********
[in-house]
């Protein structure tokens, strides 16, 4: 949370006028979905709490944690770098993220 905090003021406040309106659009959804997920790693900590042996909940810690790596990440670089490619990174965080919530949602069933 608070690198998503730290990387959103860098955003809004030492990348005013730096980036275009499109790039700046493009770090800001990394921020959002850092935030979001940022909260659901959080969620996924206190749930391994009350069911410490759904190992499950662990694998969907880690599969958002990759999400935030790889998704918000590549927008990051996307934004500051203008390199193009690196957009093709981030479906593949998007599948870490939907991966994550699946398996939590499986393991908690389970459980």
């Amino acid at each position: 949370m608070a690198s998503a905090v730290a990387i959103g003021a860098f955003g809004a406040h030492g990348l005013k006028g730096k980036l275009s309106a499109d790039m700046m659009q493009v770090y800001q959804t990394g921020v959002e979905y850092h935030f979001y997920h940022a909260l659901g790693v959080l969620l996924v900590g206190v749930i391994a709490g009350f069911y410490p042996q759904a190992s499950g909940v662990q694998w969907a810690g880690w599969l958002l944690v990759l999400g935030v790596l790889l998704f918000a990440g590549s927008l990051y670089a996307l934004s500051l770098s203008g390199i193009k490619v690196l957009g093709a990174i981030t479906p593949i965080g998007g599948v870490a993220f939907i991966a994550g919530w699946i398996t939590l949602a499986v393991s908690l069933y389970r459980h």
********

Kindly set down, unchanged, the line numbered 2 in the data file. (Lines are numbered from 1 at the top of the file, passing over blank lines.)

């Protein structure tokens, strides 16, 4: 949370006028979905709490944690770098993220 905090003021406040309106659009959804997920790693900590042996909940810690790596990440670089490619990174965080919530949602069933 608070690198998503730290990387959103860098955003809004030492990348005013730096980036275009499109790039700046493009770090800001990394921020959002850092935030979001940022909260659901959080969620996924206190749930391994009350069911410490759904190992499950662990694998969907880690599969958002990759999400935030790889998704918000590549927008990051996307934004500051203008390199193009690196957009093709981030479906593949998007599948870490939907991966994550699946398996939590499986393991908690389970459980």